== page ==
Getting the Most Out of Your Policy
I’ve put together a few helpful tips for you to consider about your company’s cybercoverage:
- Beware of exclusions that result in non-payment. For example, if you have anti-virus or anti-malware software that was “recording and alarming” but no one saw it, or if you happened not to have effectively updated software or firmware in your organization, you may have a disqualifying event.
- Know your definitions, such as “incident” versus “breach,” and how those are defined for your industry, as well as federal, state and local regulators; then make sure your policy integrates these. “Cyberincidents” usually refer to a broader range of attacks and compromises versus “breaches,” which are usually specific to theft of personal information.
- Be diligent about notification requirements to your insurance company. Some insurance companies require you to report cybercompromises and/or cyberincidents even when there was no breach of data. If you neglect to report such incidents and they’re discovered after reporting a legitimate breach event, you could be disqualified.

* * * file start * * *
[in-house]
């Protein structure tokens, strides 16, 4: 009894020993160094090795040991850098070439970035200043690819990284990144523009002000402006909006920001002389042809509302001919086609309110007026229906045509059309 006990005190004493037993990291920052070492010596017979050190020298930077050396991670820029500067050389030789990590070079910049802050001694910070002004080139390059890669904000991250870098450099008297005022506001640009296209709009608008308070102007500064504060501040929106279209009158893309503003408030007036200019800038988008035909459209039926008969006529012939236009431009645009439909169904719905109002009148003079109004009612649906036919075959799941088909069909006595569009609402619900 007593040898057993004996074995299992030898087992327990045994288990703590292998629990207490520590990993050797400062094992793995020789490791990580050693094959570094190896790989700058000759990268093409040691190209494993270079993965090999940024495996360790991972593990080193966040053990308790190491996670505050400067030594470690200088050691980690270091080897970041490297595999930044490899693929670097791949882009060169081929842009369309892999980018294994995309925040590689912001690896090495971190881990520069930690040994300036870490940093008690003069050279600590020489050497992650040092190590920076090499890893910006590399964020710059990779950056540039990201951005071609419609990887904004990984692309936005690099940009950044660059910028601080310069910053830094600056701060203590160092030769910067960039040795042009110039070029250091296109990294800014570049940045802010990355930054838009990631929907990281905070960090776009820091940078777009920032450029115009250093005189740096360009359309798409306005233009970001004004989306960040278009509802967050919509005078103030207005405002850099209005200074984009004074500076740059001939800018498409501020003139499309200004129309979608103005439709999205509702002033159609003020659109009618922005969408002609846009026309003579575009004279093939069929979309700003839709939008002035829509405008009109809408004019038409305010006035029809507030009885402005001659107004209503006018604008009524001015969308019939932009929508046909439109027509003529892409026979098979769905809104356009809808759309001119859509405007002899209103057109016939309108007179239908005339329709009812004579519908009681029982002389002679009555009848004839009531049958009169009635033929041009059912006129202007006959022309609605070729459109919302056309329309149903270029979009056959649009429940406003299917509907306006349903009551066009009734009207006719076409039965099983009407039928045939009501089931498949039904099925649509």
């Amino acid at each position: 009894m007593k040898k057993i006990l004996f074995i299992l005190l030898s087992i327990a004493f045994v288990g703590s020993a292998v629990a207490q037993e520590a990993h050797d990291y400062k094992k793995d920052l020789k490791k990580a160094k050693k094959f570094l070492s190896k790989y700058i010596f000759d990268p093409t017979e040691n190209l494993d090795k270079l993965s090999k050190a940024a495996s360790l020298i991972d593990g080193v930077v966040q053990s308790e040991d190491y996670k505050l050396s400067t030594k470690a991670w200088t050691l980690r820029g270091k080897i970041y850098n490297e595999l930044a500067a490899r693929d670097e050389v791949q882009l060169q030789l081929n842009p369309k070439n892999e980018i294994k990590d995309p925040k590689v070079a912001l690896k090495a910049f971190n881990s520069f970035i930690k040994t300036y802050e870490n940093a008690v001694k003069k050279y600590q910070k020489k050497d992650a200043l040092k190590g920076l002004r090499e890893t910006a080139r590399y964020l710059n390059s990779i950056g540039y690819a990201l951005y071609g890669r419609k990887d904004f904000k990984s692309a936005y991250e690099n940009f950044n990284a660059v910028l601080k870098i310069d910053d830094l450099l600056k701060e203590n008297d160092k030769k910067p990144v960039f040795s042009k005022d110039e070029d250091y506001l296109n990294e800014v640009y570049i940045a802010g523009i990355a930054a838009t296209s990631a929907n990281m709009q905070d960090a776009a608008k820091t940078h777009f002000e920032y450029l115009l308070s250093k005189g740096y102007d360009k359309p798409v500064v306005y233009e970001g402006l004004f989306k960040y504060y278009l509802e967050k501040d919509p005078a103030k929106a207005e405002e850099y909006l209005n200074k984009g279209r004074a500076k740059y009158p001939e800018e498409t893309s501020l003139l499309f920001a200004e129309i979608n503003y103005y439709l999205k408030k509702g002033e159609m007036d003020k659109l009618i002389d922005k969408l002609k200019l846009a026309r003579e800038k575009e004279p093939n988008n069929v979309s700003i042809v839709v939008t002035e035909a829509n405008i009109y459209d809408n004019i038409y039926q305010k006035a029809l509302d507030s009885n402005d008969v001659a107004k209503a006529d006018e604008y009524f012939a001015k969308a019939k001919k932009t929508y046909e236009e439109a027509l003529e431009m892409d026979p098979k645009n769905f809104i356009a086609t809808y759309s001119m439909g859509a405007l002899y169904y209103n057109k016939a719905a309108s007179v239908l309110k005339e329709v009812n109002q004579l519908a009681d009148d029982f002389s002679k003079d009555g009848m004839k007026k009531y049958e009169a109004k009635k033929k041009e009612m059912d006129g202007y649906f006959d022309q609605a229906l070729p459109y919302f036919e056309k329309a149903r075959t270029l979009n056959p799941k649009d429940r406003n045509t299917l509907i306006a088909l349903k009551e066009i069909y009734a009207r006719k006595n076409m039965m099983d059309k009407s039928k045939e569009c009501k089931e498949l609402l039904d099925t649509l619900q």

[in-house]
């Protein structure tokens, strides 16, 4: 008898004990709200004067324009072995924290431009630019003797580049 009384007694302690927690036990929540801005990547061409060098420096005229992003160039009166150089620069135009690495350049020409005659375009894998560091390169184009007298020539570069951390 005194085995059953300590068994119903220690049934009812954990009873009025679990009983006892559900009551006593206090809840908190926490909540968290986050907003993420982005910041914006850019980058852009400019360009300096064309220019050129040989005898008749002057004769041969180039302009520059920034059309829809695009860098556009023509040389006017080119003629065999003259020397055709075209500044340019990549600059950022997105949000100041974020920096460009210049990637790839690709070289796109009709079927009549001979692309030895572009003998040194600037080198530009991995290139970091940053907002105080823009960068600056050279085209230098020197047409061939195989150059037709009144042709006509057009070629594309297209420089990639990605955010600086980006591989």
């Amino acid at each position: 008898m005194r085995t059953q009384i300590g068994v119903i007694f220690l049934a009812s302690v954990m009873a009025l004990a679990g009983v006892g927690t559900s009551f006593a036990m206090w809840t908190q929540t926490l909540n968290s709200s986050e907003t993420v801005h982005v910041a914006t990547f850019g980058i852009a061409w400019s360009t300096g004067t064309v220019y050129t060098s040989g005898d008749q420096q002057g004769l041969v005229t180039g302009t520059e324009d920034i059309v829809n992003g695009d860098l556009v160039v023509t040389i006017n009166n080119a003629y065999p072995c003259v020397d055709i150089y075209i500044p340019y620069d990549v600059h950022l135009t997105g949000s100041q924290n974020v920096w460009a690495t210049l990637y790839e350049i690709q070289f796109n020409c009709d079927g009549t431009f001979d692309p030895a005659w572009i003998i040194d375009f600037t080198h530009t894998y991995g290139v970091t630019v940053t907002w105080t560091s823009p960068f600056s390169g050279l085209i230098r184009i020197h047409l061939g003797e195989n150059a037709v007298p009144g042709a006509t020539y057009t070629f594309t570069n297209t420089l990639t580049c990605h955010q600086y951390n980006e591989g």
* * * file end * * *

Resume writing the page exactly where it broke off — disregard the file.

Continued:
- Take time to see if the policy covers regulatory fines. These are sure to mount even if you’ve met compliance standards yet still experience a breach.
- Beware of deadlines from the time you discover a breach to the time you report to your insurance company. These may also be mandatory.
- Be careful how you conduct discovery during a cyberincident. Many inexperienced cybersecurity companies inadvertently report incidents, compromises or breaches to management in a way that, unbeknownst to them, invalidates or limits the policy coverage. Make sure you have a reputable and experienced company working cyberincidents.